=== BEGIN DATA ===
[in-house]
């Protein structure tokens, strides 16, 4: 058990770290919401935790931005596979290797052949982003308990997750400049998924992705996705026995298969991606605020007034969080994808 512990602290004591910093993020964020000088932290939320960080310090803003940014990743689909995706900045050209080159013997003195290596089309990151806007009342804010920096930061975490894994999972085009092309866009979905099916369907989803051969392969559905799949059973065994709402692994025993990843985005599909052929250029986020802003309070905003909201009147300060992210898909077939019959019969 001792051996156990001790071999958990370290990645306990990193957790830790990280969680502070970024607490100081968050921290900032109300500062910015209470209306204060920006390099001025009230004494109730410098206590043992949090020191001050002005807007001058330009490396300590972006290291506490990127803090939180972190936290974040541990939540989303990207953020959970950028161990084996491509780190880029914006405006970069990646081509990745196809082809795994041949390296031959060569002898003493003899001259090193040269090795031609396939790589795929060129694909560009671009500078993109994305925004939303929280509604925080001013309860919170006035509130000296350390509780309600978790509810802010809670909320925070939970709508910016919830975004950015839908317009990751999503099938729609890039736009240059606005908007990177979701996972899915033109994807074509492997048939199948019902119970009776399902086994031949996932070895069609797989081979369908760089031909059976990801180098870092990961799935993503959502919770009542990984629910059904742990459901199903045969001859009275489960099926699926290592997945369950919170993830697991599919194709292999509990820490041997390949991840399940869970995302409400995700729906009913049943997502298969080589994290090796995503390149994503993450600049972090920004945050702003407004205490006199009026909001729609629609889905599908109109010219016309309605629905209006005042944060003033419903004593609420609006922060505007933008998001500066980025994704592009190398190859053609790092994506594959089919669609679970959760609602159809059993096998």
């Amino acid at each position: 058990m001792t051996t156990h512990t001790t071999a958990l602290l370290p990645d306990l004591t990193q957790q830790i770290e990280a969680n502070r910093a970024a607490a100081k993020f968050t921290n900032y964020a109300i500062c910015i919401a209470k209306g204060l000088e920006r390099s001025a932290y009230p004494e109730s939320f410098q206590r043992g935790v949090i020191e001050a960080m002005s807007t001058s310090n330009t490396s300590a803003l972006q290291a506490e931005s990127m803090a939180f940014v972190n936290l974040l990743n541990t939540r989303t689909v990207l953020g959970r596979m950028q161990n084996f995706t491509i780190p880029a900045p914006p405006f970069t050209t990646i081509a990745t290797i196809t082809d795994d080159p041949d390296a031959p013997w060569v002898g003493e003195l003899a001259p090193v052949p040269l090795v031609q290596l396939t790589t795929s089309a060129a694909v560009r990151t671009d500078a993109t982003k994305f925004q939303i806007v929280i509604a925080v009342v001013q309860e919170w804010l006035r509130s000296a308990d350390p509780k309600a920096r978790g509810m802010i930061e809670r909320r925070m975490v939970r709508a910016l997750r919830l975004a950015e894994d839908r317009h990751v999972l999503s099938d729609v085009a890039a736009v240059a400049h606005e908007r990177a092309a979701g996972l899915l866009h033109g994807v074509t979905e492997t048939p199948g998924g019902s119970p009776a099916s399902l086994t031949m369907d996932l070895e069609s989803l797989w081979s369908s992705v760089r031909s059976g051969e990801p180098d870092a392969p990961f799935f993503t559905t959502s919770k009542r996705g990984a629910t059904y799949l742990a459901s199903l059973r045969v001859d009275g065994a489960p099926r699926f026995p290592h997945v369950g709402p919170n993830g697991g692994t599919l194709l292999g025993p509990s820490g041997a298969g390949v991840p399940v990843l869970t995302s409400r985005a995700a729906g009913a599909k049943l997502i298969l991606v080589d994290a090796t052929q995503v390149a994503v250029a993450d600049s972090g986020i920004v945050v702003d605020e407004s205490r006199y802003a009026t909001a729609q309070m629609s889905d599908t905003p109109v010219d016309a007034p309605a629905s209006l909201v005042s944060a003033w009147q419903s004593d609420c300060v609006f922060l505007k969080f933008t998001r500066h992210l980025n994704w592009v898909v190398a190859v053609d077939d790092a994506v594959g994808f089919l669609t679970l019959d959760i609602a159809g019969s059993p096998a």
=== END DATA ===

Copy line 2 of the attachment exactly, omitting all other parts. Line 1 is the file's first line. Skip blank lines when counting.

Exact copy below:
């Protein structure tokens, strides 16, 4: 058990770290919401935790931005596979290797052949982003308990997750400049998924992705996705026995298969991606605020007034969080994808 512990602290004591910093993020964020000088932290939320960080310090803003940014990743689909995706900045050209080159013997003195290596089309990151806007009342804010920096930061975490894994999972085009092309866009979905099916369907989803051969392969559905799949059973065994709402692994025993990843985005599909052929250029986020802003309070905003909201009147300060992210898909077939019959019969 001792051996156990001790071999958990370290990645306990990193957790830790990280969680502070970024607490100081968050921290900032109300500062910015209470209306204060920006390099001025009230004494109730410098206590043992949090020191001050002005807007001058330009490396300590972006290291506490990127803090939180972190936290974040541990939540989303990207953020959970950028161990084996491509780190880029914006405006970069990646081509990745196809082809795994041949390296031959060569002898003493003899001259090193040269090795031609396939790589795929060129694909560009671009500078993109994305925004939303929280509604925080001013309860919170006035509130000296350390509780309600978790509810802010809670909320925070939970709508910016919830975004950015839908317009990751999503099938729609890039736009240059606005908007990177979701996972899915033109994807074509492997048939199948019902119970009776399902086994031949996932070895069609797989081979369908760089031909059976990801180098870092990961799935993503959502919770009542990984629910059904742990459901199903045969001859009275489960099926699926290592997945369950919170993830697991599919194709292999509990820490041997390949991840399940869970995302409400995700729906009913049943997502298969080589994290090796995503390149994503993450600049972090920004945050702003407004205490006199009026909001729609629609889905599908109109010219016309309605629905209006005042944060003033419903004593609420609006922060505007933008998001500066980025994704592009190398190859053609790092994506594959089919669609679970959760609602159809059993096998």